Democrats fail to amend religious freedom act
INDIANAPOLIS, Ind. (March 19, 2015) – Protesters rallied at the statehouse Thursday in opposition of the Religious Freedom Restoration Act. RFRA as it’s being called will likely get a vote by the full house in the coming weeks.
Opponents were out in force at the statehouse Thursday, looking to change lawmakers’ minds. Many were fired up, with feelings of last year’s fight for marriage equality on their minds.
“I am a lesbian and I am a Christian and only one of those things has brought me discrimination in my life and it isn’t not being a Christian, it’s being a lesbian,” said Indianapolis Pastor, Melody Merida.
Merida won the right to marry her partner in Indiana last year. She was at the statehouse Thursday, one year later, with fear that her and her wife will face discrimination if RFRA passes.
“We’re afraid of being denied services simply because of who we are as a family. We’re afraid of being humiliated and judged in places that we go to spend time and our money,” she said.
“If they read the bill, there’s not one word about discrimination in the bill anywhere, not one word,” said David Seeley.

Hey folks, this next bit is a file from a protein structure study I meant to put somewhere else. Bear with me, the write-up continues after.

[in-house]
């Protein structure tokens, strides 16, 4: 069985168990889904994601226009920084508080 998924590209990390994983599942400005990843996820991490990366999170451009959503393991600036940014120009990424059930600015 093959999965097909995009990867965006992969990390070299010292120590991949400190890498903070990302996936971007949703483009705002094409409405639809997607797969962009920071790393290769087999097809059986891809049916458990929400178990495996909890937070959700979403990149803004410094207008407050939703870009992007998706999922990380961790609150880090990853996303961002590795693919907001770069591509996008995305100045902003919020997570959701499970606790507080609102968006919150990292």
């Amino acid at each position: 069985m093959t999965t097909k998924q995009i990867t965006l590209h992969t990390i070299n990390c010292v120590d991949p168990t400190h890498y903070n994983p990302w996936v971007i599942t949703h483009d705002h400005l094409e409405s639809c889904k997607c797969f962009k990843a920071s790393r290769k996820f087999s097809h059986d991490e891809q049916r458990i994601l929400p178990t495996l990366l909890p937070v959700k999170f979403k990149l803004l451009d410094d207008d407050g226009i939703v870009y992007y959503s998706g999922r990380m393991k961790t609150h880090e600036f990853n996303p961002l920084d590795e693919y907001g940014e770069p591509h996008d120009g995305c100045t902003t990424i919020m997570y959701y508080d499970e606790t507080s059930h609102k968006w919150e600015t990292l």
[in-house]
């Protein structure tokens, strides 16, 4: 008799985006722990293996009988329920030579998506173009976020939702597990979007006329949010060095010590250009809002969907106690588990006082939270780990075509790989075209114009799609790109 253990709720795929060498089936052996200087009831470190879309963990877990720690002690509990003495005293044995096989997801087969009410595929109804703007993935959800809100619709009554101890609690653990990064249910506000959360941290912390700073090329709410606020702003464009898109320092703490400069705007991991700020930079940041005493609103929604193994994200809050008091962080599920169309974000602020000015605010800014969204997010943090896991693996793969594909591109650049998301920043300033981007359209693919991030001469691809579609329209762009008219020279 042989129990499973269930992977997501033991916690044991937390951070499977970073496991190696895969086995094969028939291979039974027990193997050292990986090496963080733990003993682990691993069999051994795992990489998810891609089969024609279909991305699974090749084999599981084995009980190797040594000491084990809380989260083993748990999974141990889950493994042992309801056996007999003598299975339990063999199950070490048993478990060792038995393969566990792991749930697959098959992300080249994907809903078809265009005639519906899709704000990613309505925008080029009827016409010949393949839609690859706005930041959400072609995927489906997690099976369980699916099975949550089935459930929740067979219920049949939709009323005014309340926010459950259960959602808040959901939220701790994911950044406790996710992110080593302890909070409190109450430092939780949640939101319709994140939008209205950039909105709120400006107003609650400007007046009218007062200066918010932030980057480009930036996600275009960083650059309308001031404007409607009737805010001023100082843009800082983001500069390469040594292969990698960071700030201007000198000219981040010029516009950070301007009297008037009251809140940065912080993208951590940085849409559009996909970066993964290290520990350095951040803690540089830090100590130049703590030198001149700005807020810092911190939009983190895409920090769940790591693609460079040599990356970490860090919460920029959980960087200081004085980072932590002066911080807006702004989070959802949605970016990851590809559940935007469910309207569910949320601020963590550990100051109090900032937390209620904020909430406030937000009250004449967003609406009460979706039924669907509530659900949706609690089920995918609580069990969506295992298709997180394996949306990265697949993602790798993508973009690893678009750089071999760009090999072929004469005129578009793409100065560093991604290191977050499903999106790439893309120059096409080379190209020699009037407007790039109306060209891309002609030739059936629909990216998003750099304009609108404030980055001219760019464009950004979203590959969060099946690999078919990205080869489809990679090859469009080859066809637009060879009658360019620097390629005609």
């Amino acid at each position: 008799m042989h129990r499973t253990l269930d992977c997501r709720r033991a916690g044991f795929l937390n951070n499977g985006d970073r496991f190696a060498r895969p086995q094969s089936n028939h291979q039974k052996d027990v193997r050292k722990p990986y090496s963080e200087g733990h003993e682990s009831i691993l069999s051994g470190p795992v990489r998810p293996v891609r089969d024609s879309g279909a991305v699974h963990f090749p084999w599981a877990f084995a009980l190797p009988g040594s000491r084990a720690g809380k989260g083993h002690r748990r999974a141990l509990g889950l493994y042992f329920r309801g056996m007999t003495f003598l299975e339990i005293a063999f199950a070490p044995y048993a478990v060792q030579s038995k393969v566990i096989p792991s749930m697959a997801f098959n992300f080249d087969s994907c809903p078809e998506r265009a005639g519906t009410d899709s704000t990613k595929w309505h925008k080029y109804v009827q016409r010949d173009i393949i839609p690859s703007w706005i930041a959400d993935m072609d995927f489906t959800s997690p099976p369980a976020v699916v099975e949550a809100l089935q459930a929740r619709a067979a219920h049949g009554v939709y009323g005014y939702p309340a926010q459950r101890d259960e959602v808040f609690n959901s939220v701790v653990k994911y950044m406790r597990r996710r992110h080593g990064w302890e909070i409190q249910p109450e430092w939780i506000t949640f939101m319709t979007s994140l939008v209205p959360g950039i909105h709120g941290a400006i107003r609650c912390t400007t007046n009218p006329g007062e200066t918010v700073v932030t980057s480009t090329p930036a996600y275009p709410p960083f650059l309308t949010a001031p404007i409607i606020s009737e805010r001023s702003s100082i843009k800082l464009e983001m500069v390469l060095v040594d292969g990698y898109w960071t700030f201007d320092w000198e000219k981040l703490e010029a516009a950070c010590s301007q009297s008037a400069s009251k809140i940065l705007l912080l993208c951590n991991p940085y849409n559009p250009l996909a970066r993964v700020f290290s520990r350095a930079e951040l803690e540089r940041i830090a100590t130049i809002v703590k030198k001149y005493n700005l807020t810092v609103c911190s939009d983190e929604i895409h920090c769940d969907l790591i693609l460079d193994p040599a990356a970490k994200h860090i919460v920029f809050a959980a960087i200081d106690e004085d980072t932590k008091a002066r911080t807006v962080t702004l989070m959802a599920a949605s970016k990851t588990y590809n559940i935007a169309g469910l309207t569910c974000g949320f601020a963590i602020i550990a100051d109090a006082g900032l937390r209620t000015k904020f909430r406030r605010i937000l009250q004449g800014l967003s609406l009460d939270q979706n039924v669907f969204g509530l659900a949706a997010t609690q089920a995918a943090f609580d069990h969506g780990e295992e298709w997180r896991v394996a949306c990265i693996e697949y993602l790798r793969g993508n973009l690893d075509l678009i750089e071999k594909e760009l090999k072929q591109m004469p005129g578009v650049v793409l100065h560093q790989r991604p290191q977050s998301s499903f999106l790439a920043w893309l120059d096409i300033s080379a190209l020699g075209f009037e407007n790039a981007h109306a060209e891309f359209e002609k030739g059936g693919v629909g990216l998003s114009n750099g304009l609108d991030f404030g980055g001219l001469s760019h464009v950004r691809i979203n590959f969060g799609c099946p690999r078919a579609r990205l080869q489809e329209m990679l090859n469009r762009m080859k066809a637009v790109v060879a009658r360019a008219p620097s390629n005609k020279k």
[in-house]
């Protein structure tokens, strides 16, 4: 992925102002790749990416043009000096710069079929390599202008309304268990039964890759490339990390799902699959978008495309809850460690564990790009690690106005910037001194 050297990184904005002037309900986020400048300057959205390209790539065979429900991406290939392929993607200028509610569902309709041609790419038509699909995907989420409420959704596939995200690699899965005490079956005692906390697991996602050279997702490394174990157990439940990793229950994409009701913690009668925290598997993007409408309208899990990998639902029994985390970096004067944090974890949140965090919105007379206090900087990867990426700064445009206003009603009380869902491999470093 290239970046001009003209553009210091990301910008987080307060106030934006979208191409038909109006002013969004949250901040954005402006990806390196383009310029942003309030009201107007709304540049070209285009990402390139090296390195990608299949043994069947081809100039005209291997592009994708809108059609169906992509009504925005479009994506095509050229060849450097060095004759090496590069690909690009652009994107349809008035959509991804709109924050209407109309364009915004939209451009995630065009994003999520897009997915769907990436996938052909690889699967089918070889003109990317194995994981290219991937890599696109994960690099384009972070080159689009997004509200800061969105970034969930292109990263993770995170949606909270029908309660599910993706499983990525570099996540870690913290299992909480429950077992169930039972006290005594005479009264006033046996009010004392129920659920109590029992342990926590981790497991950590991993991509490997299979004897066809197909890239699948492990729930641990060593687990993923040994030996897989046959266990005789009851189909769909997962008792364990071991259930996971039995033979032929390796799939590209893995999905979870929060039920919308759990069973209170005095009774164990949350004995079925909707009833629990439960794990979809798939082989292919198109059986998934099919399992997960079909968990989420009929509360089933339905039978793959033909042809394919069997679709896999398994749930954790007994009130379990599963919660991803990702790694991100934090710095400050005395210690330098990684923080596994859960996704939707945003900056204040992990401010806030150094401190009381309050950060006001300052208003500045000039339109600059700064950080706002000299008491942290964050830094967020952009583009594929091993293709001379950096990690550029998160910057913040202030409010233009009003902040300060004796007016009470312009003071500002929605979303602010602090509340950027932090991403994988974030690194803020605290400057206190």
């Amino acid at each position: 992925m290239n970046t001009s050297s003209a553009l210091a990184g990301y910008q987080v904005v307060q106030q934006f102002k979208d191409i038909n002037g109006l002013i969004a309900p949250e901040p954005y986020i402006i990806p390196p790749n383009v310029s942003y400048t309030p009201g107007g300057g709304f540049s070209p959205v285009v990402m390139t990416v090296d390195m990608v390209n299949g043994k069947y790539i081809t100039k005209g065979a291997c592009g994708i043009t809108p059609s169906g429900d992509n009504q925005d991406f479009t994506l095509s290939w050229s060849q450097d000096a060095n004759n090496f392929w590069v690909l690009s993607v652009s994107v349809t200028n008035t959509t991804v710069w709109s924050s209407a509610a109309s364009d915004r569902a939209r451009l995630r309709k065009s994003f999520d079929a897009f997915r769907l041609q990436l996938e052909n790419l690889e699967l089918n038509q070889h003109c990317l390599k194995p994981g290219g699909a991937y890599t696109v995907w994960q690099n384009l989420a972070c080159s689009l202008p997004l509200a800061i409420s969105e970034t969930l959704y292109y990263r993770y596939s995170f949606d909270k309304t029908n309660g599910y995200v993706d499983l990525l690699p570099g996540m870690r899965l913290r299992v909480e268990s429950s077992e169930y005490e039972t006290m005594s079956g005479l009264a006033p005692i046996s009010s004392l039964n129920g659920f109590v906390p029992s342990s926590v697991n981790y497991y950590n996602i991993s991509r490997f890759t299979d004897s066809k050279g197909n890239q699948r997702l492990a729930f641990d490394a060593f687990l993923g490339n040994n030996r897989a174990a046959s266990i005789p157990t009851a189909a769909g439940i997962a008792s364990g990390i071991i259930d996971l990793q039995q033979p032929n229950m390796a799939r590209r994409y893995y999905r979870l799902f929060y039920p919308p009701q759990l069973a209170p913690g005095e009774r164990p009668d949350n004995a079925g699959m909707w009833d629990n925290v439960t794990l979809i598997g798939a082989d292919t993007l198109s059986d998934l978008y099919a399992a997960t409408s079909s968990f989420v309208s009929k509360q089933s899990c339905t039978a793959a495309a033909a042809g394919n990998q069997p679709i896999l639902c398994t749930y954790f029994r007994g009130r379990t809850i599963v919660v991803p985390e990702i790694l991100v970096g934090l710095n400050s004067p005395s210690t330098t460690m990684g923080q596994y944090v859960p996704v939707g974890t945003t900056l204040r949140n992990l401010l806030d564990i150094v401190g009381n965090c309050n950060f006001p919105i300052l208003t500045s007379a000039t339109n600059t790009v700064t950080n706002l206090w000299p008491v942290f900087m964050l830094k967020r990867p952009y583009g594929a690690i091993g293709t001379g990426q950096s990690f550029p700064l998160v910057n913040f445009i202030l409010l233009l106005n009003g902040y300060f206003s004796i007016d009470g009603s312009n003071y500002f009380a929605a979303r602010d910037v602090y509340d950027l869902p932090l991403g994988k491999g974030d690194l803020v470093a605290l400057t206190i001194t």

Seeley supports the passage of RFRA.
“We want the right to have our free conscience where we don’t have to go to jail because we have a belief system,” he said.
The debate among protestors, took place right outside the house chamber, where another debate was heating up.
“You know why people are out in the hall and you know what the controversy is,” said State Rep. Ed Delaney (D – Indianapolis).
“I think the amendment, while I appreciate what Rep. Delaney is trying to do is a little bit overly broad,” said Jud McMillin (R – Brookville).
Multiple amendments offered by House democrats were defeated Thursday including an amendment to limit any potential discrimination, as well as an amendment requiring businesses to advertise who they will sell their services or not sell their services to.
Republican lawmakers insist the bill will simply bring Indiana to the federal religious freedom standards set in place decades ago, “For anyone to suggest that this opens the door for discrimination I think is simply wrong based on the legal record that’s been out there with this law in place for over 22 years,” said State Senator and Senate President Pro Tem, David Long (R – Fort Wayne).
And with the bill likely to pass out of the house in the coming weeks, Governor Mike Pence has already given it the OK, “I think it’s a useful and appropriate measure and I’ll sign it if it gets to my desk,” he said during a press conference Wednesday.